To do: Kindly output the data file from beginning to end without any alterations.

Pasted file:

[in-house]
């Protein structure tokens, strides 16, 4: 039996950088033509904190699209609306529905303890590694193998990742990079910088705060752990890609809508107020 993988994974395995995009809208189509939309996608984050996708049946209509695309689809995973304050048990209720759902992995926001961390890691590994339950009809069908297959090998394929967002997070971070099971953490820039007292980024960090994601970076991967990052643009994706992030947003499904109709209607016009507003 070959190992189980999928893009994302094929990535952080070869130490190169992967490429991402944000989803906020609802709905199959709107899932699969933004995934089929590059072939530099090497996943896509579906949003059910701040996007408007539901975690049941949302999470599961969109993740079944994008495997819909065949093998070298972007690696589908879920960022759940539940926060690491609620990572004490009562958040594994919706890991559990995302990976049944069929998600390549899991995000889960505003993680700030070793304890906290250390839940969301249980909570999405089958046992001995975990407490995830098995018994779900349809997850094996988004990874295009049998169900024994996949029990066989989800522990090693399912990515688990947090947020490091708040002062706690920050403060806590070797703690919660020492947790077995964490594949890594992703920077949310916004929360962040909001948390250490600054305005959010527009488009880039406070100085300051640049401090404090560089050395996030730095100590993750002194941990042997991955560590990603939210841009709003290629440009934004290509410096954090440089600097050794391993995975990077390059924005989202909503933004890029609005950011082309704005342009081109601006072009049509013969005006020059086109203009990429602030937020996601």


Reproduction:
[in-house]
């Protein structure tokens, strides 16, 4: 039996950088033509904190699209609306529905303890590694193998990742990079910088705060752990890609809508107020 993988994974395995995009809208189509939309996608984050996708049946209509695309689809995973304050048990209720759902992995926001961390890691590994339950009809069908297959090998394929967002997070971070099971953490820039007292980024960090994601970076991967990052643009994706992030947003499904109709209607016009507003 070959190992189980999928893009994302094929990535952080070869130490190169992967490429991402944000989803906020609802709905199959709107899932699969933004995934089929590059072939530099090497996943896509579906949003059910701040996007408007539901975690049941949302999470599961969109993740079944994008495997819909065949093998070298972007690696589908879920960022759940539940926060690491609620990572004490009562958040594994919706890991559990995302990976049944069929998600390549899991995000889960505003993680700030070793304890906290250390839940969301249980909570999405089958046992001995975990407490995830098995018994779900349809997850094996988004990874295009049998169900024994996949029990066989989800522990090693399912990515688990947090947020490091708040002062706690920050403060806590070797703690919660020492947790077995964490594949890594992703920077949310916004929360962040909001948390250490600054305005959010527009488009880039406070100085300051640049401090404090560089050395996030730095100590993750002194941990042997991955560590990603939210841009709003290629440009934004290509410096954090440089600097050794391993995975990077390059924005989202909503933004890029609005950011082309704005342009081109601006072009049509013969005006020059086109203009990429602030937020996601």